Wedded bliss… don’t bank on it! Married couples are no happier than single or divorced people, 40-year study of 7,500 individuals shows
- Psychologists from Michigan State University asked participants to do a survey
- Lifelong married people were on average just 0.2 points ‘happier’ than singles
- Author said: ‘It seems a little silly that people put so much stock in being partnered’
Married couples aren’t any happier than those who are divorced or single, a study spanning 40 years has shown.
The findings, published in the Journal of Positive Psychology, followed the relationship histories of 7,532 people from when they were 18 to when they turned 60.
Psychologists from Michigan State University asked participants to complete a survey at the end of the 42 years to find who was the happiest.
Married couples aren’t any happier than those who are divorced or single, a study spanning 40 years has shown (stock picture)
In the study, seen by The Telegraph, the researchers found that of the people taking part in the study, 79 per cent were consistently married and spent the majority of their lives in one marriage.
Some eight per cent were consistently single or people who spent most of their lives unmarried and 13 per cent had varied histories or moved in and out of relationships including divorce, remarriage or becoming widowed.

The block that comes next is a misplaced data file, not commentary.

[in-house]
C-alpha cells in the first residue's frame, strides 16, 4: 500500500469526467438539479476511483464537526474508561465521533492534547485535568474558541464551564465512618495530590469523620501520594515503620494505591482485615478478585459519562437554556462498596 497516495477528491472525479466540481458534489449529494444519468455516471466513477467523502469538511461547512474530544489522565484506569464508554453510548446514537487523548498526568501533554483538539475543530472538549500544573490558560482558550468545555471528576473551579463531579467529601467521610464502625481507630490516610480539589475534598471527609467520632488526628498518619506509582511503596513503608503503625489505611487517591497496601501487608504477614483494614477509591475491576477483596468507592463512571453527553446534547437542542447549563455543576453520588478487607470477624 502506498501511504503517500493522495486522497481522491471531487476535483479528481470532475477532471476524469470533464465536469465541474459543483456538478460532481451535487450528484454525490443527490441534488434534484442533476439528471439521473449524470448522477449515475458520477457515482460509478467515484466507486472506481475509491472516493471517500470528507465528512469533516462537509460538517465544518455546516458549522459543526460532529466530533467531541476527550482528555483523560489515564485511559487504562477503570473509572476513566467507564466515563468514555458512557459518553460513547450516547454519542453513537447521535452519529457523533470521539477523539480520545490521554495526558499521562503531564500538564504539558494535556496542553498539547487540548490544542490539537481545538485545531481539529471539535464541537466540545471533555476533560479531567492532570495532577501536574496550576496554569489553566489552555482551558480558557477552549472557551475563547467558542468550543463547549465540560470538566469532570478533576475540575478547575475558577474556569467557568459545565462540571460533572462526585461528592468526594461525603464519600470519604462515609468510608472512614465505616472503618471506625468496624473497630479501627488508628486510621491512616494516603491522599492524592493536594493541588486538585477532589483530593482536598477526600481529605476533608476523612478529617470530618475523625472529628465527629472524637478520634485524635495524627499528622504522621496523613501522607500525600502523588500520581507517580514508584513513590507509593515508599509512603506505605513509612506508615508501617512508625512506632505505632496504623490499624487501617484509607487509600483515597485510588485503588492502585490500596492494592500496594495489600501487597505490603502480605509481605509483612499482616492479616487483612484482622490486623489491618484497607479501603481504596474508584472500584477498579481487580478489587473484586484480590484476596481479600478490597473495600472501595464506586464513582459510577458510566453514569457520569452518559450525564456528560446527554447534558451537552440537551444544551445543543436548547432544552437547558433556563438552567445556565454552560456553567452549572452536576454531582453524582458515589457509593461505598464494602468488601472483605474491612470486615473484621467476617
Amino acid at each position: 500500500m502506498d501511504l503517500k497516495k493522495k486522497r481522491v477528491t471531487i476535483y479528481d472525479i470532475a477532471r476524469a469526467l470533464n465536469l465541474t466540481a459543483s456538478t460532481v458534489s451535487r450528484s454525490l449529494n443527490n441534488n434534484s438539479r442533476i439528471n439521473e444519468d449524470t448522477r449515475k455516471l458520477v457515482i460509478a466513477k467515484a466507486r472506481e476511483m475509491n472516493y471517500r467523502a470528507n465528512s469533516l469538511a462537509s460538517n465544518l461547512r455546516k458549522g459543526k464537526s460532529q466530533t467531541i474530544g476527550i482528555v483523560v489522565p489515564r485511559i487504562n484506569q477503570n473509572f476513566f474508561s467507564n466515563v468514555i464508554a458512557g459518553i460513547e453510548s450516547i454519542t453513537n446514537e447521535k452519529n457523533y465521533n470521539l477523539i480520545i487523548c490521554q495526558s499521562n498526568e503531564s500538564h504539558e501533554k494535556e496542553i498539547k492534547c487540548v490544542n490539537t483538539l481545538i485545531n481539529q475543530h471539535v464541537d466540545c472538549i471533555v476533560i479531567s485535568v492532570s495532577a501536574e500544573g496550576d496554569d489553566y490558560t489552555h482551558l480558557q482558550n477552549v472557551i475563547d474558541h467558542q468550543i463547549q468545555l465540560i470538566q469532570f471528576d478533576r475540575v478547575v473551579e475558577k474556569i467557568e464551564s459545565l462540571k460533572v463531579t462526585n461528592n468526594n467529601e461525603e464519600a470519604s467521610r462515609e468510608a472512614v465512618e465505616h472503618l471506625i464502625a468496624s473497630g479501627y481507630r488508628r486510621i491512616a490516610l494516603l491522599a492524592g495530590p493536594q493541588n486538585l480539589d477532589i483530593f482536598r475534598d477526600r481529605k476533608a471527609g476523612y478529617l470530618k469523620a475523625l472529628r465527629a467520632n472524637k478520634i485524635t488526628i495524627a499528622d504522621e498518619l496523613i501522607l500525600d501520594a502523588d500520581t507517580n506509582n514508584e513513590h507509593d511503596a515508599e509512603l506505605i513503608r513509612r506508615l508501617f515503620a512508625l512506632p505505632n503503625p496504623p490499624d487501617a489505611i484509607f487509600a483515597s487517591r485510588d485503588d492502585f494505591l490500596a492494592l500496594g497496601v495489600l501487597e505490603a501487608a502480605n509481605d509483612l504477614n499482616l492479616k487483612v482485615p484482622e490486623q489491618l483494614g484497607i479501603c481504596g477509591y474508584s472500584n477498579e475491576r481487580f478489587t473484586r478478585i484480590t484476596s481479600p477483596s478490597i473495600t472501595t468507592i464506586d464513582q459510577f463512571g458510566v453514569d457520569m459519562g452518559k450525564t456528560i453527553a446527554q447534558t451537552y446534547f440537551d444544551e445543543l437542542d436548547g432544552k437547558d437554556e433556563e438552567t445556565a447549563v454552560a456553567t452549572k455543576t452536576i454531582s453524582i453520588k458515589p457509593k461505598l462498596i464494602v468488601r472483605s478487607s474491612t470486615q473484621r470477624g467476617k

Although the married couples did have a very minor increase in happiness levels, the researchers found that it was not by a substantial amount.
The married group responded with a 4 out of 5 when answering how happy there were.
Consistently single people answered with a 3.82 on average and people with a varied history answered with a 3.7.
Professor William Chopik, who led the study, told The Telegraph: ‘People often think that they need to be married to be happy, so we asked the questions, ”Do people need to be in a relationship to be happy? Does living single your whole life translate to unhappiness?”
Consistently single people answered with a 3.82 happiness score on average and people with a varied history answered with a 3.7 (stock picture)
He added: ‘When it comes to happiness, whether someone is in a relationship or not is rarely the whole story. People can certainly be in unhappy relationships and single people derive enjoyment from all sorts of other parts of their lives.
‘In retrospect, if the goal is to find happiness, it seems a little silly that people put so much stock in being partnered.’
Mariah Purol, co-author of the report, said that they were surprised to find that people who were single all of their lives didn’t differ in happiness levels.
She noted that the study suggested that people who have ‘loved and lost’ are just as likely to be happy than those who have ‘never loved at all’.